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Chicago Public Schools Thu Dec 15 2011

If Charter Schools Don't Perform That Well, Why Build More?

On Monday Chicago Public School (CPS) officials announced that 12 new charter schools are proposed for the next two years. This would add more schools to the already established Noble Street, United Neighborhood Organization (UNO) and LEARN Charter Networks while establishing Catalyst and Christopher House charter schools.

In a press release, CPS CEO Jean-Claude Brizard is quoted as saying that expanding the charter school options would increase "higher quality school options" for students.

This would be a nice proposition if 25 of the 83 charter schools in Chicago didn't have less than 50 percent of students meeting or exceeding state standards. It's curious why something touted as being a way to provide outstanding education to students doesn't have more performing at outstanding levels.

Meanwhile, of the ten schools planned for a turnaround, six of them have more than 50 percent or more students meeting or exceeding state benchmarks. But by CPS standards these schools are terrible because they aren't improving. All of the schools scheduled for turnaround have been on academic probation for five years, but charter schools are unable to be on probation because they are not overseen by the Board of Education.

The lack of excellent academic performance at charter schools was recently reported on by the Tribune--and written about here at Gapers Block--yet Mayor Rahm Emanuel and the CPS seems bent on adding more charter schools. It might help that the president of UNO, Juan Rangel, was one of the co-chairs of Emanuel's mayoral campaign and UNO is one of the city's largest and most influential charter networks.

The Mayor does seem to view charter schools with rose-tinted glasses, including praising an all-girls charter school where only 15 percent of the students were meeting state standards. Mayor Emanuel even promised expansion of that school, which seems to show that the current administration will support charter schools, even if they might be performing worse than the neighborhood schools.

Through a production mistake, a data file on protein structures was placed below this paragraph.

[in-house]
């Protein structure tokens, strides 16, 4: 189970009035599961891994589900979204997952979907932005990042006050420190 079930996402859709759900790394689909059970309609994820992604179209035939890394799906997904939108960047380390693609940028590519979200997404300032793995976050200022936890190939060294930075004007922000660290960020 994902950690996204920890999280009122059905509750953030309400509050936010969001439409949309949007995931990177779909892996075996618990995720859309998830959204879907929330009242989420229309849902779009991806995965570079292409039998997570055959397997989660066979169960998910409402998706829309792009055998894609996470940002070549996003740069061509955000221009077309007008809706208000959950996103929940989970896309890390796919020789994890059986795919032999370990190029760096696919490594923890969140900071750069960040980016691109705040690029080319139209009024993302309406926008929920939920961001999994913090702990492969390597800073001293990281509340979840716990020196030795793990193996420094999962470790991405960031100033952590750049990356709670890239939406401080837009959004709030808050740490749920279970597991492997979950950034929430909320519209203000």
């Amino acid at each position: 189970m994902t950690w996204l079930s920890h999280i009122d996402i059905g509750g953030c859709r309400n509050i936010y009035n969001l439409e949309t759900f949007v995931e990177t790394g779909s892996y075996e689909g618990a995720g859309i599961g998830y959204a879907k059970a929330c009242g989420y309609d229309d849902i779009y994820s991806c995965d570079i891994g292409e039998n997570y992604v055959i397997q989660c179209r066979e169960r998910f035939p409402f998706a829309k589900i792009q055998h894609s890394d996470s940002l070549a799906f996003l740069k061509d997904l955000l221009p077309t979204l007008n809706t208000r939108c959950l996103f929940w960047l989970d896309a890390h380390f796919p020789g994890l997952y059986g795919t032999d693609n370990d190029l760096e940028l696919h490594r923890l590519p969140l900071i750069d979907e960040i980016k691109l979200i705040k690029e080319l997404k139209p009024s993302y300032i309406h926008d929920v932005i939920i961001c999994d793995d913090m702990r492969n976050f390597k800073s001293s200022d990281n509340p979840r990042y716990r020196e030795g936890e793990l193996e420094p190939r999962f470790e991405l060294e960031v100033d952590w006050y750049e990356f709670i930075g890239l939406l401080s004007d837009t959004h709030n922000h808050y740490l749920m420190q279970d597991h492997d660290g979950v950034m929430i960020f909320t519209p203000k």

But the honeymoon period for Chicago with charter schools seems to be over. Parents at Northwest Middle School in Belmont Cragin have rallied together against Christopher House's plans to build a charter school next to the middle school. Ald. Nicholas Sposato is being berated by Ald. Danny Solis and UNO for deciding to delay a vote to rezone land to allow UNO to build a new charter school in his ward.

The decision is being treated as a definite issue rather than acknowledging that Ald. Sposato is trying to examine the situation. Ald. Solis is in turn treating this as a race issue, judging from a quote he provided to the Tribune.

However the group that wants to build the charter school also runs one of the low-performing charter schools in the city, although UNO plans to improve Paz Elementary. Wouldn't it be more heroic to see what the people want before assuming they want a charter school run by UNO because it will become a predominantly Hispanic ward?

While some people, including the mayor, seem to treat charter schools as a method of reform there does not seem to be much improvement in Chicago. There are some high performing charter schools in the city, including one where 92.3 percent of students are meeting or exceeding state standards, but there are also excellent neighborhood schools where students perform well on standardized tests. Despite what the prevailing rhetoric suggests, charter schools don't seem to be that much of an improvement over what currently exists in the CPS.


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